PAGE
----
Society of Environmental Engineers and Scientists restore fire pit at home on National Historic Register Twitter
By Stephen Wilson
In 1700s America, making soap and candles was a routine part of life. Rendering animal fat down to tallow was a dangerous and stinky endeavor. Rather than use the daily kitchen, an outdoor fire pit was used for the task.
That fire pit also came in handy during summer months to avoid indoor cooking during high heat or during festivities when roasting a whole animal.
To no surprise, such a fire pit had to be large: 9 feet across, 4 feet deep, and 4 feet high to be exact.
Lafayette students know this because they just restored one at Roseberry House in Phillipsburg, N.J.
One of the oldest homes in the region, the house predates the Revolutionary War when Lt. Peter Kinney owned and, ultimately, lost it. He had sold grain and horses to the cause but never received payment for the items. John Roseberry bought the home and property encompassing 152 acres at sheriff sale in 1787. The Roseberry family occupied the home until 1887, when Elizabeth Roseberry Anderson died. John Ingham bought the house and property that included 75.5 acres.
Slowly, though, the house deteriorated, was saved from demolition, and eventually fell into the hands of the Phillipsburg Area Historical Society (PAHS).
PAHS has worked for over a decade to renovate and rehab the home, restoring the kitchen, repointing the exterior brickwork, and weatherproofing the outside.
But much remains to be done and few hands to do it.
One hand is Edwin Landis ’56, an active member of PAHS, who has memories of visiting the house as a child; the owner back then delivered coal to the Landis household. Landis, seeing the need to repair the fire pit, reached out to Art Kney, professor of civil engineering and director of Landis Center for Community Engagement.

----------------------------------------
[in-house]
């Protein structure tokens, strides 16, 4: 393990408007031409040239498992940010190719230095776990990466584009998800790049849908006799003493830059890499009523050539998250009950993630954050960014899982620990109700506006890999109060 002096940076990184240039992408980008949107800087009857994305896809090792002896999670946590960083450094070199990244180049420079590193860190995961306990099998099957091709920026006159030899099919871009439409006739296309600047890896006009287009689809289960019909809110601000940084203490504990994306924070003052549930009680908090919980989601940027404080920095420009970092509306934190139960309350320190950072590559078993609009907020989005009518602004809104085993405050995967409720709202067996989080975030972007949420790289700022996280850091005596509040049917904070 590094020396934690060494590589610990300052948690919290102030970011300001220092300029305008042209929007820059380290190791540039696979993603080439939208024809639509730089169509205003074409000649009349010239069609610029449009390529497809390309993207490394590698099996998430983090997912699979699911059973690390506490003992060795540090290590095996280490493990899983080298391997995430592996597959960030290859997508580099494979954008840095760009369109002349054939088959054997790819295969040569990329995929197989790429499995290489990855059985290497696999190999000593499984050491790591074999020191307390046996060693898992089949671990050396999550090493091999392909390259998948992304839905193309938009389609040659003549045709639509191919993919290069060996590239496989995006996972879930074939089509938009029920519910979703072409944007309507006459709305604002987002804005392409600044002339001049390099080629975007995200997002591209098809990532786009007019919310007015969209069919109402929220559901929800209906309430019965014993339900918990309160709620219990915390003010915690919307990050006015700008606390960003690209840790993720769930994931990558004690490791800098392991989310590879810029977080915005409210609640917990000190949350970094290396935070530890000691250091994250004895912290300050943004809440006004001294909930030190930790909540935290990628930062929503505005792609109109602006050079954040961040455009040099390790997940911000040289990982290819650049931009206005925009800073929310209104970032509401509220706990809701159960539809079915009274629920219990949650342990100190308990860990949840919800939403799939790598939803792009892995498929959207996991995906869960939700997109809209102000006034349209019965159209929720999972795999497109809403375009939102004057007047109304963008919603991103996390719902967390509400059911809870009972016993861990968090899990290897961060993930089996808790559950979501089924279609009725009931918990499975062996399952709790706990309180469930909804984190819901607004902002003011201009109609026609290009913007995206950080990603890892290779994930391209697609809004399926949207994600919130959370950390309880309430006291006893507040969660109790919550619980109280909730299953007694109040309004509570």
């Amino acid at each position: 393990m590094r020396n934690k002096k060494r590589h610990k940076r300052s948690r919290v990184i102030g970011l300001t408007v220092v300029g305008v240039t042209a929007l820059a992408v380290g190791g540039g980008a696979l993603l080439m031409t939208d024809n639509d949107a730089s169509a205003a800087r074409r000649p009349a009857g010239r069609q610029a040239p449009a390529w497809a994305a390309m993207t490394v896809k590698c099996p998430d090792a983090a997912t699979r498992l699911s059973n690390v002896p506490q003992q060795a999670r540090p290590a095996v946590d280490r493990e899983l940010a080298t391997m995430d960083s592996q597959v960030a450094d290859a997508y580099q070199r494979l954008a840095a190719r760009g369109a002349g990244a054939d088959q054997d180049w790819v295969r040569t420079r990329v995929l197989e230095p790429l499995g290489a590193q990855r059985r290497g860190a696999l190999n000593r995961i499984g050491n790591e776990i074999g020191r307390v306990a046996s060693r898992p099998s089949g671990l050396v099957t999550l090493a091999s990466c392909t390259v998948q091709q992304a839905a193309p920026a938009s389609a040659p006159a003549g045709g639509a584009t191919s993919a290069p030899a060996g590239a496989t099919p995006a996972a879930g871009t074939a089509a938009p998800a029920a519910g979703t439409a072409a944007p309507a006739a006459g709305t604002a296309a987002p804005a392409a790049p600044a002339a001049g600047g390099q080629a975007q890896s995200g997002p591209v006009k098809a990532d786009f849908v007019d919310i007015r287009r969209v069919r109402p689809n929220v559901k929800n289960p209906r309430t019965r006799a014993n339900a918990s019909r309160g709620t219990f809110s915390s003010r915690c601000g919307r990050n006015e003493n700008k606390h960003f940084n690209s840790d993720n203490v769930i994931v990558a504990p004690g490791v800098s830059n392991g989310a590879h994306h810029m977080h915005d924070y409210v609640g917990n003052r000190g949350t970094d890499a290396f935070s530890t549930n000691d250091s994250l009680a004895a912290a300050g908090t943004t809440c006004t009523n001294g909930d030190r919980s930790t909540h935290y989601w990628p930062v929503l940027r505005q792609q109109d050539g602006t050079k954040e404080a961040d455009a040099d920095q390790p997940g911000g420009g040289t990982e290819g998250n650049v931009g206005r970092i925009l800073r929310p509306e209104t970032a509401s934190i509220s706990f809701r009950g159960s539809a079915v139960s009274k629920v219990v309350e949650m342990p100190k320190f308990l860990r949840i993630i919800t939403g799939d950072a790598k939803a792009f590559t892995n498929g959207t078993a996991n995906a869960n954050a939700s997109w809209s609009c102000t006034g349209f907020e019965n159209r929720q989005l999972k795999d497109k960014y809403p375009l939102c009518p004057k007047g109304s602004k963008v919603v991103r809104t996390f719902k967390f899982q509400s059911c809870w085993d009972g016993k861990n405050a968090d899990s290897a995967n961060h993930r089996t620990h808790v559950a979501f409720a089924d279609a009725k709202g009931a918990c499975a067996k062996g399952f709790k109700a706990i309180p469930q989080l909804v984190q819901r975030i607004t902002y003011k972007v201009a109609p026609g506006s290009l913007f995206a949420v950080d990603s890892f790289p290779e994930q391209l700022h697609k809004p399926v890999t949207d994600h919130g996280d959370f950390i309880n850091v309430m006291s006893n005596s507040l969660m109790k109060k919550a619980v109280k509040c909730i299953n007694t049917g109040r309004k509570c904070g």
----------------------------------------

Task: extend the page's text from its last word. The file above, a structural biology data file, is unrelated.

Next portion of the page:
Kney thought it could be the perfect project for the Society of Environmental Engineers and Scientists (SEES).
“SEES had a new student president who wanted to take the club in a new direction that combined engineering, sustainability, and community connections,” says Kney.
Meet Zach Fiske ’23, fire pit restorer extraordinaire.
Seems superfluous? Hardly.
Richard and Pamela Backes, who sit on the executive committee and are two of the many members who oversee matters at Roseberry House, know what restoration involves: historical knowledge, research, material planning, fundraising, and expensive/meticulous contractors.
“There were a lot of technical details for something that seems so simple,” says Fiske.
Fiske began planning in 2020, visiting the house, talking with people, researching materials, drafting designs, and documenting everything.
“There was a real systems approach to the process that appealed to me and members of the SEES team,” he says. “In class you might be asked to design a fire pit on CAD, but what actually happens once the drawing leaves the printer? That’s not really something you can learn at a desk, so I think opportunities like these offer really valuable insight into the other half of the process.”
The Backeses are quick to point out that people like the Roseberry family were not just a bunch of dumb farmers. “They had to be skilled to survive and pass on all of their knowledge to ensure survival of future generations,” says Pam Backes.
That is the work at Roseberry: Educating guests to a way of life and keeping history intact for years to come.
“This house will be here long after us,” says Rich Backes.
Fiske, several SEES members, and other student volunteers spent two weekends restoring the fire pit: removing weeds, rebuilding side walls, packing mortar, digging a base, pouring base layers, leveling and screening materials, tamping down, puzzling fieldstones into a pattern, filling gaps, and adding finishing touches.
The crews worked through a hot patch and rain.
The finished product is something that should stand the test of time and help the house attract schools, community members, and donors who care about preservation of culture, restoration of historic properties, and education of old ways.